“OK, the books… I’m not a fan of them, and I’ll let you know that up front. However, I know that some of you like to do things by the book, and you can certainly get full credit for an A in this class, if you go that route. If you don’t like the book, that’s fine, too. I’ll still use the book as a basis for our discussions in class, and if you do a lot of discussing, that will be equal in my mind to what others may be doing with definitions and chapter questions. Everyone will need to be familiar with the definitions in the chapter and everyone will need to participate in class. You decide how you want to earn your grade in here. But we all get a book, so everyone come up here and get a book and a yellow form.”

And so, everyone from Preston Agee down to Paulina Vasquez came up and got a book and a yellow form.

“Make sure you fill out your yellow form completely and then bring it up here to me, with your book. I’ll check them off and you’ll be good to go.”

Calvin asked, “Do we get a grade for this?”

“No. I only take grades for things that have to do with Economics. You’re going to be financially responsible for this book if you lose it, so you got money riding on this, even if you don’t have GPA invested.”

Rashawn Turner said, “Wait, we don’t get bonus points for bringing in tissue paper? That’s how I passed Mr. Byer’s class last year.” DJ and Calvin laughed.

“You’re free to bring in tissue paper to share with everyone. I myself have a stash that I provide to everyone in my classes, along with fridge and microwave access during lunch. But if you want extra credit, you have to do Economics. Which reminds me of a story… there was a teacher here at Teller, before I got here, a really big guy… he had a schedule of various baked goods and how many points they’d earn. There were kids that baked their way to an A in his class.”

Cristina Orozco smacked her teeth and said, “Daaaaaang. I bet he was real fat.”

“I said he was a big guy. The man had a price and let it be known. As far as I’m concerned, if you want to bake, it’ll be to share with the class. You’re free to eat and drink in here, provided that you don’t leave stinky trash in my can, don’t leave any trash where you sit, and your eating isn’t a distraction. If I say it’s a distraction, it’s a distraction. To give you an example, there was this one kid that I had that brought an entire loaf of bread and a jar of peanut butter every day to class. In class, he would make peanut butter sandwiches of the entire loaf and eat them. Made the whole class smell like white bread. Worse, he smacked his food.”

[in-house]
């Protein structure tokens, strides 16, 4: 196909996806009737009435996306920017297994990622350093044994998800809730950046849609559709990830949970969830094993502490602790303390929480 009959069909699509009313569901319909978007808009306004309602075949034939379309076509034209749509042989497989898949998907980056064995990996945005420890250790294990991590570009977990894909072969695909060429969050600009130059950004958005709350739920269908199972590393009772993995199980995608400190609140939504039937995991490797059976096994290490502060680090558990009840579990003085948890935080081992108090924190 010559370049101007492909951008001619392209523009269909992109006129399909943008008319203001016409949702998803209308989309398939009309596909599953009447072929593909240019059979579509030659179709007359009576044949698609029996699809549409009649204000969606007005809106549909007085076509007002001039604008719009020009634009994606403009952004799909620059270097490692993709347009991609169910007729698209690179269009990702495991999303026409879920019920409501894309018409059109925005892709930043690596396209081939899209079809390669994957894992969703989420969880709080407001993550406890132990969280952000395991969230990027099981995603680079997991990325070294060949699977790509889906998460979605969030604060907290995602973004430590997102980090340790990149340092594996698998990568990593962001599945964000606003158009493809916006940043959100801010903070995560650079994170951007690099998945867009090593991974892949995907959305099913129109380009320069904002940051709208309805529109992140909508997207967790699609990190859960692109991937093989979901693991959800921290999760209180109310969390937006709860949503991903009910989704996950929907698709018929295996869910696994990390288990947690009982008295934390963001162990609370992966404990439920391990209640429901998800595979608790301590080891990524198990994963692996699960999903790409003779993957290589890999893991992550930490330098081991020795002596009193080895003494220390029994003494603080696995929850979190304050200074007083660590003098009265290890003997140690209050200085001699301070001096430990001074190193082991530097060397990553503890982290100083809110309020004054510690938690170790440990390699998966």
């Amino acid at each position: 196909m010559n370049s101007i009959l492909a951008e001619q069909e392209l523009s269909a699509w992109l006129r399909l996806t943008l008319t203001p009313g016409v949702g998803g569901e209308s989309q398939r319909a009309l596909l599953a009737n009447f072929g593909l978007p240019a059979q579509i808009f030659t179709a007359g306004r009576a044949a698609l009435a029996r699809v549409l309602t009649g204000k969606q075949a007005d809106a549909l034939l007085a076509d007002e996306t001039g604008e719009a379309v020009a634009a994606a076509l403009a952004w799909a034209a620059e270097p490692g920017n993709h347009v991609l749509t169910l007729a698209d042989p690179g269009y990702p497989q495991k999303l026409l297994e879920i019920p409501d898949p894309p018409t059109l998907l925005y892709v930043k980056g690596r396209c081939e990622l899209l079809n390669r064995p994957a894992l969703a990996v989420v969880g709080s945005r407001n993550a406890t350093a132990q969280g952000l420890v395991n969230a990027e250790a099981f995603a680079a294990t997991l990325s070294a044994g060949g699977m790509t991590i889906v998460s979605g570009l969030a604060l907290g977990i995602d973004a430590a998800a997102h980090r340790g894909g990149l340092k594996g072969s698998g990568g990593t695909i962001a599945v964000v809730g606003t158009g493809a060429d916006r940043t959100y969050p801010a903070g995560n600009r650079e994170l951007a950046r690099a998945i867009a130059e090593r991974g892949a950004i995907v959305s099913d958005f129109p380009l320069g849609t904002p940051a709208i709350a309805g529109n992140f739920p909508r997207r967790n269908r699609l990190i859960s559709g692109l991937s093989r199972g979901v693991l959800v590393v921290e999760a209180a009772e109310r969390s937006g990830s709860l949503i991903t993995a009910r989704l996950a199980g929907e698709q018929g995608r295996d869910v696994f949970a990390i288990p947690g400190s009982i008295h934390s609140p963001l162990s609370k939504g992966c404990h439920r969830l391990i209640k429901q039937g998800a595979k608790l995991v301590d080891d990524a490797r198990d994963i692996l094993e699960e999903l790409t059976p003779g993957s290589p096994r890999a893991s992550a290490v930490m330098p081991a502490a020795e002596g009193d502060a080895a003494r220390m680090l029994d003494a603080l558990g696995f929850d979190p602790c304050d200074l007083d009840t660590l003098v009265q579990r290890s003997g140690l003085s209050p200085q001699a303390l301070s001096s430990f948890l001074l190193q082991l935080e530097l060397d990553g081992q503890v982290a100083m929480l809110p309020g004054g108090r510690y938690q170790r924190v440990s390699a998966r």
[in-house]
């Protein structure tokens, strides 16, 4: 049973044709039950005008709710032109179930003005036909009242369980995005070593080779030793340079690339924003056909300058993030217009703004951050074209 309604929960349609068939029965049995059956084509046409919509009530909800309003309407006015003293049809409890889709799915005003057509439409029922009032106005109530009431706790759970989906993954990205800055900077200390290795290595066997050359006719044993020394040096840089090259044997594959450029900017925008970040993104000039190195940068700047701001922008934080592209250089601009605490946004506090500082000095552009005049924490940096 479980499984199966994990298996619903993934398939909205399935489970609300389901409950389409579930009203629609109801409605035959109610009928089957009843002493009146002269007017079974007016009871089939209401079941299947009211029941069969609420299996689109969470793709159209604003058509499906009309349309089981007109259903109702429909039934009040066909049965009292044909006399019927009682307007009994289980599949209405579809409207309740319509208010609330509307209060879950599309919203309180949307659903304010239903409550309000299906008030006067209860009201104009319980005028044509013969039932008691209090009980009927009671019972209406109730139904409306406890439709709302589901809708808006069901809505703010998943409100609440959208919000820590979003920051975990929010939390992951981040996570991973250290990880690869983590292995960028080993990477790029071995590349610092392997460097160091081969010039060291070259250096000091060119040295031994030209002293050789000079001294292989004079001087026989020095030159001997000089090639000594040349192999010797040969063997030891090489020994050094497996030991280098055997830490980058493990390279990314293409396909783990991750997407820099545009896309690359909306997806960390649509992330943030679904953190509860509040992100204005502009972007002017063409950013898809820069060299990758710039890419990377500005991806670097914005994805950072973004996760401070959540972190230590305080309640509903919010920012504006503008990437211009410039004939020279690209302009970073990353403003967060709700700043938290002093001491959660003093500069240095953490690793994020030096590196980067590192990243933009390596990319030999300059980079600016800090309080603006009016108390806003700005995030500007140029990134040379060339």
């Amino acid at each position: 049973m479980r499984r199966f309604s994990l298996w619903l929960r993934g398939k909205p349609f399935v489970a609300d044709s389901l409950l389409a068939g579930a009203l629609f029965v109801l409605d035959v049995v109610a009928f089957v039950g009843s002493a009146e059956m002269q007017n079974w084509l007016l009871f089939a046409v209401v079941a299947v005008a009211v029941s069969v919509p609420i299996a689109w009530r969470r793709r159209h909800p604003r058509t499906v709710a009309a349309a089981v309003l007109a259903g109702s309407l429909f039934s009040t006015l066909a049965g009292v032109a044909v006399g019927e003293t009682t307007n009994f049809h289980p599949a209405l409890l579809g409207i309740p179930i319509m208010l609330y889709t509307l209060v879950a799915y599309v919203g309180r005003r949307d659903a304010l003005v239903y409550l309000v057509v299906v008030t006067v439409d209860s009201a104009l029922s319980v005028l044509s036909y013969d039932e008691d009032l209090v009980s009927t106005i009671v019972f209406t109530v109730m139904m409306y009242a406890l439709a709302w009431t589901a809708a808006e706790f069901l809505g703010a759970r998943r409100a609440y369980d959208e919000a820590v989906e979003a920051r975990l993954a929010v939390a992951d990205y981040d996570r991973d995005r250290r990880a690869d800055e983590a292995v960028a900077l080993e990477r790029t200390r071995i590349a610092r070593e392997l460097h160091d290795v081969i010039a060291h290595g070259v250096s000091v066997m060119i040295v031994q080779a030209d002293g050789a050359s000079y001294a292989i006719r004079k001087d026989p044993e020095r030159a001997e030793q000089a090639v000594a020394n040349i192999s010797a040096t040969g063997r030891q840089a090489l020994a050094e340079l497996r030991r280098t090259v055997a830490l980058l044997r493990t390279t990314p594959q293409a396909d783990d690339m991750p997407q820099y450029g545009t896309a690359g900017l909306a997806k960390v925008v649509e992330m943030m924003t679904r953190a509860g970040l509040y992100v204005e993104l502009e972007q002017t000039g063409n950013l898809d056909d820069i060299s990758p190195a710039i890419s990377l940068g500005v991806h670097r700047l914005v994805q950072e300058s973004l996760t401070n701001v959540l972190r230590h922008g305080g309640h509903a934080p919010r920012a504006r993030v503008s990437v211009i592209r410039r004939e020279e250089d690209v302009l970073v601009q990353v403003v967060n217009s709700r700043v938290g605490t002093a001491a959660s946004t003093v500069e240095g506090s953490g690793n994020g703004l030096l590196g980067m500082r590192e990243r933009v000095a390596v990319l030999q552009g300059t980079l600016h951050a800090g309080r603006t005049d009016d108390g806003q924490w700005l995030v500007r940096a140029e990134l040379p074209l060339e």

Cristina smacked her teeth and said, “Stoooopid!”

Mr. Webb smacked his teeth and said, “Stooooopid, indeed. We made him stop.”

Cristina and the other Mexicans laughed. “Man, you’re trippin.”

“I taught at Sunflare for two years. I picked a few things up there.”

Edgar Rocha said, “Man, that place is straight up ghetto. How many times did you get killed there?”

“About once a month.”

Smacks. “Stooooopid,” in four-part harmony.

“Yeah, I learned the ways of the cholo there. Good times. The kids were all right there, but the administration… those guys you had to watch out for.”

Back to the task at hand, though… one by one, Mr. Webb called up the students. He made sure they had the correct book number on their forms and that they had their names in their books. He entered the book numbers in his grade book and collected the yellow forms. And he waited for the inevitable question…

DJ asked it. “Can we keep our books in here?”

“Sure. Provided…” Mr. Webb pointed at the freezer part of his fridge. “You keep them in there.”

“The freezer?”

“Yes. A nicely chilled book is a pleasure on a summer’s day.”


“Leaving them on the shelves, they get picked up by other people there and find their way to other classes. You’re on the hook for the loss, and that’s no good. Sometimes, I can track down the wandering books, but I found that they’re less likely to grow legs if they’re in my freezer.”